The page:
During the early 1950s, a time when British artists had limited exposure to the latest painting from America, Davie earned the reputation of being the nearest thing in England to an American Abstract Expressionist. For Davie these artists captured the dynamic energy needed to stimulate a new growth in painting. He wrote: ‘This was a time when creative people in all the arts were striving for a “liberation”…a setting free of the natural pictorial flow of letting go – we had a vague notion that complete freedom would lead to infinite possibilities’ (Alan Davie, letter to Jeremy Lewison, March 1997).
Davie first encountered the radical forms of abstraction coming out of New York in 1948 when he and his wife took up a deferred art school travel scholarship and set off around Europe. Unlike other British artists who made straight for Paris and stayed there, Davie went to Paris but then ventured further afield. His experiences in France, Switzerland, Italy and Spain were transformative. After hitchhiking to Switzerland and walking around the Matterhorn, the Davies went to Venice. Their arrival coincided with the 1948 Biennale, the first after the war, in which Peggy Guggenheim displayed her collection of Surrealist and contemporary American art in the Greek Pavilion. Davie spent five consecutive days at the exhibition and was introduced to and inspired by the work of Pollock, Motherwell and Rothko. While in Venice he also met the legendary patron herself. Guggenheim saw a natural affinity between Davie’s work and certain American action painters. In a letter dated January 1949 she wrote: ‘In Venice I discovered a young Scottish painter who works like Pollock. It is funny to be influenced by Pollock instead of Picasso. That just shows how time is marching on’ (Peggy Guggenheim, 16th January 1949, Archives of American Art, Smithsonian Institution, Washington). She purchased Music of the Autumn Landscape of 1948 and became a good friend and important early supporter of Davie.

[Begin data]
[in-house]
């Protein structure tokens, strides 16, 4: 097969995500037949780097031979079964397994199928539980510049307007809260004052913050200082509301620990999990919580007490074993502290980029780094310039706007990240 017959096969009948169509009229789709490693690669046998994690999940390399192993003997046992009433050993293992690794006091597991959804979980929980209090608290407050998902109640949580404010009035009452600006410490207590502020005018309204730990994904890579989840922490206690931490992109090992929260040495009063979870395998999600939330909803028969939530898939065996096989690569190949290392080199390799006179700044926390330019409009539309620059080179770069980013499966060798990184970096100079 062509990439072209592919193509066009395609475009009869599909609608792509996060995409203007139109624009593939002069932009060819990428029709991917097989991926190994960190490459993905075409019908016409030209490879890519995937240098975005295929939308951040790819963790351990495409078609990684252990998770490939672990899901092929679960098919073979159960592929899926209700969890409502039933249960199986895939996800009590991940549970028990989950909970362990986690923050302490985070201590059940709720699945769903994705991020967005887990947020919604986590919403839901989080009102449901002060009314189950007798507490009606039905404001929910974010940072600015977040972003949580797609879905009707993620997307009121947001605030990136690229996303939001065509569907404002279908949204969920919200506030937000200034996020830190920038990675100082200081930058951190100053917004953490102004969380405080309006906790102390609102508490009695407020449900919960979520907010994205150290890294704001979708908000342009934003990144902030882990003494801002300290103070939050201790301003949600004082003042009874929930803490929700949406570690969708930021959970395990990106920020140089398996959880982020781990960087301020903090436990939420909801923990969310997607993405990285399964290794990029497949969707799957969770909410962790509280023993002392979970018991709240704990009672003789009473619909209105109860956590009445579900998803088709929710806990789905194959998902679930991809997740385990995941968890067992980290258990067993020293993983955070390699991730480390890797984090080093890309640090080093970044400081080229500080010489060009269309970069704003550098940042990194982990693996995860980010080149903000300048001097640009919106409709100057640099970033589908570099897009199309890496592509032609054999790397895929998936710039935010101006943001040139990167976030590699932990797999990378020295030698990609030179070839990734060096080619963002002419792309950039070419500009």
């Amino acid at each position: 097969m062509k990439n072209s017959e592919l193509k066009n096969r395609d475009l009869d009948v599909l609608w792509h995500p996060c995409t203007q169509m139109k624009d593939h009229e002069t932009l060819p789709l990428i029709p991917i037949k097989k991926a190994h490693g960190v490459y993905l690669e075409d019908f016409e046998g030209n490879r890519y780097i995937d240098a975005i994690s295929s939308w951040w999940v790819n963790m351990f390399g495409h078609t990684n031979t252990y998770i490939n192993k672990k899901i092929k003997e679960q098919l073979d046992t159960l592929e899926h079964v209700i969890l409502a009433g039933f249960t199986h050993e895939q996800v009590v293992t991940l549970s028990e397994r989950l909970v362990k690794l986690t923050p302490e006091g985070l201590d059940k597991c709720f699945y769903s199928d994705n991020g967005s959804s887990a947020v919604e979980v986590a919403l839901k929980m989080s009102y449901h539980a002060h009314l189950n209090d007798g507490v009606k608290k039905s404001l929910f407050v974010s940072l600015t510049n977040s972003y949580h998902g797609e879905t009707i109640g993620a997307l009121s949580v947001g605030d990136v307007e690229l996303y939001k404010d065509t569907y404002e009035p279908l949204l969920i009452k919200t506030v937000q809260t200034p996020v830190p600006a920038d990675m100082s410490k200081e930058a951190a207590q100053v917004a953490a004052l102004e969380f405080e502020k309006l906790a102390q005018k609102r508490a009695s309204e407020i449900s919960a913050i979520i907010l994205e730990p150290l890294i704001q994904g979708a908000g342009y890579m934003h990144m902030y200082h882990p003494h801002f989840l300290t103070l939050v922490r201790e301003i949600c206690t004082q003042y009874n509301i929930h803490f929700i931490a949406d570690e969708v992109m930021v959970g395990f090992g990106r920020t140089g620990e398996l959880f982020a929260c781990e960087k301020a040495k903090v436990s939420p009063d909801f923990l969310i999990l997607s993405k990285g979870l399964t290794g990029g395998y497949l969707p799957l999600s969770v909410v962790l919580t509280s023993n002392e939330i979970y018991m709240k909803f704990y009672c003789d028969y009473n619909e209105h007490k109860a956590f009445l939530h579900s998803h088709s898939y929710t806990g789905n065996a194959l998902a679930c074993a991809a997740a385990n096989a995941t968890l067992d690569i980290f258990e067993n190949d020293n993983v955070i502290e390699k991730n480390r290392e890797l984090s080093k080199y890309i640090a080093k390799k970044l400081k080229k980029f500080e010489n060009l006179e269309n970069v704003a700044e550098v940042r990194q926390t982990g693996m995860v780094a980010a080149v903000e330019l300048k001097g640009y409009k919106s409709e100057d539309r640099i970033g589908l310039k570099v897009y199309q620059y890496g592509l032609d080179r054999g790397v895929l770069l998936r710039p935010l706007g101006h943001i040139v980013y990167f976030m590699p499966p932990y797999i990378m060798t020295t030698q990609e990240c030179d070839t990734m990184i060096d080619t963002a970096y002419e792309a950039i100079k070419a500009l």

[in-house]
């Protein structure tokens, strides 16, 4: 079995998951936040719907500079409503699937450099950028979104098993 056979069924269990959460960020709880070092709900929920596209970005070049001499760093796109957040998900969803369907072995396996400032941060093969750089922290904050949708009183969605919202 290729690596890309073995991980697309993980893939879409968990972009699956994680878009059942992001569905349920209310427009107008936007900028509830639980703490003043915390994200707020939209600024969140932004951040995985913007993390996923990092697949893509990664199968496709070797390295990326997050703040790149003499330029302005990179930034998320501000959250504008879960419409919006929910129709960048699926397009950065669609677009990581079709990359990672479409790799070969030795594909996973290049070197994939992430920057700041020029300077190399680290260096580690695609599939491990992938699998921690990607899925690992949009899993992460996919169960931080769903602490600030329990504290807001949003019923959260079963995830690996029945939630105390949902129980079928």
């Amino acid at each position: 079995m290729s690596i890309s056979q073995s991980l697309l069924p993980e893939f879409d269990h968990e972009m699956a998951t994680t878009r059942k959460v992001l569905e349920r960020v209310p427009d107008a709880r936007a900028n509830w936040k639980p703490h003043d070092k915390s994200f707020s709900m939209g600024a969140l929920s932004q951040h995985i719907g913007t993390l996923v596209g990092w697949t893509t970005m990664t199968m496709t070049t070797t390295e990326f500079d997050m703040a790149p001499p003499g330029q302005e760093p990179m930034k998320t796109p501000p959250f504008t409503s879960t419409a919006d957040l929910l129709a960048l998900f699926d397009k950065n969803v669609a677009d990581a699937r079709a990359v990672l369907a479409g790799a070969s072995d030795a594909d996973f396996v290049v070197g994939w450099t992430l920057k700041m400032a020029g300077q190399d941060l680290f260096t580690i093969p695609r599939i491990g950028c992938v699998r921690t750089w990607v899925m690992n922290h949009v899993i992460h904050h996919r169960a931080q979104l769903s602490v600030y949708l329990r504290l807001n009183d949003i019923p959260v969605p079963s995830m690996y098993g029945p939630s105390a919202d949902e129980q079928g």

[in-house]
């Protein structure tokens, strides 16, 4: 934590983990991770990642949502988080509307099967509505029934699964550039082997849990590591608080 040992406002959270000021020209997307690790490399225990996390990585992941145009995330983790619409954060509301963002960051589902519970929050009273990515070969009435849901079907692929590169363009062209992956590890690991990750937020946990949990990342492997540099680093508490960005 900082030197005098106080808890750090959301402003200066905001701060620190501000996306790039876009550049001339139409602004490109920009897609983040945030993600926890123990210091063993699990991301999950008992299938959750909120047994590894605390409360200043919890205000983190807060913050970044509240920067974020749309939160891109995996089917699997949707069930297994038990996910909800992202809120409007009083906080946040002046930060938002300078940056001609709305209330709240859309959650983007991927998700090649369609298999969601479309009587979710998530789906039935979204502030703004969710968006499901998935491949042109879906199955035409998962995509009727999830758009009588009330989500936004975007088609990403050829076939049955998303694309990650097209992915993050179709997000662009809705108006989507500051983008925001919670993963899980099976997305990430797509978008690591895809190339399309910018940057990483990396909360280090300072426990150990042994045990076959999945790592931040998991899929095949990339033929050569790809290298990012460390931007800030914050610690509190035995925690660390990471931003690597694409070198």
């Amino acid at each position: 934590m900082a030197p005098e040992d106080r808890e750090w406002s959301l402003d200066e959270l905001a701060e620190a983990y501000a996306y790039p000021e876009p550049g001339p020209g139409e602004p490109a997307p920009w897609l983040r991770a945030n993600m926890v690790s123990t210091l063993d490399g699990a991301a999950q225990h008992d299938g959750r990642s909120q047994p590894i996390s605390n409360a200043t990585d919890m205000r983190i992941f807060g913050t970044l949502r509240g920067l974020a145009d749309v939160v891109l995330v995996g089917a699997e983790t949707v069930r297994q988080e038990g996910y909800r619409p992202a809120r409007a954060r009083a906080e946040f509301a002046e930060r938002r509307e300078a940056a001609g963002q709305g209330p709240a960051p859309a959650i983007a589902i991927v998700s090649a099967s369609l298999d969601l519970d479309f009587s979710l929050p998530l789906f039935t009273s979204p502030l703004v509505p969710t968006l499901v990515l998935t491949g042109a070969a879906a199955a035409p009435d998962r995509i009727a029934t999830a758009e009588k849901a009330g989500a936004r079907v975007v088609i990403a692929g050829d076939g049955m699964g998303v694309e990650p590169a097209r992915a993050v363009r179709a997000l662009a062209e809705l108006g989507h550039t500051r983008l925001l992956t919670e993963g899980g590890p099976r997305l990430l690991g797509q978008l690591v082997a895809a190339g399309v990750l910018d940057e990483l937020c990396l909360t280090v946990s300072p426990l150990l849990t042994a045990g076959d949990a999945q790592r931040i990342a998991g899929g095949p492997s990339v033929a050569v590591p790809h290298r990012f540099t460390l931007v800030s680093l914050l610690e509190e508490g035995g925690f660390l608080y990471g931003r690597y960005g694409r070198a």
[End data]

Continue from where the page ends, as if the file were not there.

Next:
This trip reinvigorated Davie and on his return to London he took up painting with renewed zeal. For him artistic merit had little to do with either skill or technical accomplishment. Good colour did not come from the use of lovely paints, or beautiful line from an elegant brush or a finely controlled point. Like Pollock, the post-War giant of Action Painting, in the early 1950s Davie took to the floor, approaching his canvases from above and exuberantly attacking them from all sides. This move also signals a change in scale of the paintings which would increase through the 1960s. The act of painting was now inseparable from the dreams of grandeur that demanded large gestures and large canvases. Although his works of the 1950s and '60s are very clearly of this time and share much of the gestural determination of his transatlantic contemporaries, Davie never considered himself to be part of a particular movement. Rather his objective was a search for a formula for the magical conjuring of the unknowable. Influenced by the Surrealist strategy of automatism, Davie began his canvases without a predetermined idea, allowing him to tap into unconscious imagery. He put his faith in the gift of improvisation that had made him a good jazz musician; he painted swiftly and violently, responding to flashes of inspiration.
The Entry of the White Diamond was executed in 1955 when Davie’s work was receiving well deserved recognition. 1957 saw his first exhibition in the United States at the cutting-edge Catherine Viviano Gallery in New York and the year after he had a solo show at the Whitechapel Art Gallery in London. The present lot is a visceral painting, executed with wild, turbulent brush strokes. Piercing whites, reds and yellows emerge from a black background. Black had a special meaning for the Artist following a brief illness in 1946, during which he was temporarily blind. He described this traumatic visual experience as whiteness: in contrast, black came to signify the depth of life. A dazzling white diamond surmounts a complex of squares and rectangles. The diamond shape had been present in Davie’s vocabulary of symbols for several years, and became one of his obsessive symbols. These did not convey any specific meaning; instead, Davie viewed them as primordial signs which have many and varying meanings at different times. Majestic in both scale and sheer energy, The Entry of the White Diamond is entirely illustrative of this moment in time, of a painter working at the top of his game.
Alan Bowness, Alan Davie, Lund Humphries, London, 1967, cat. no.76.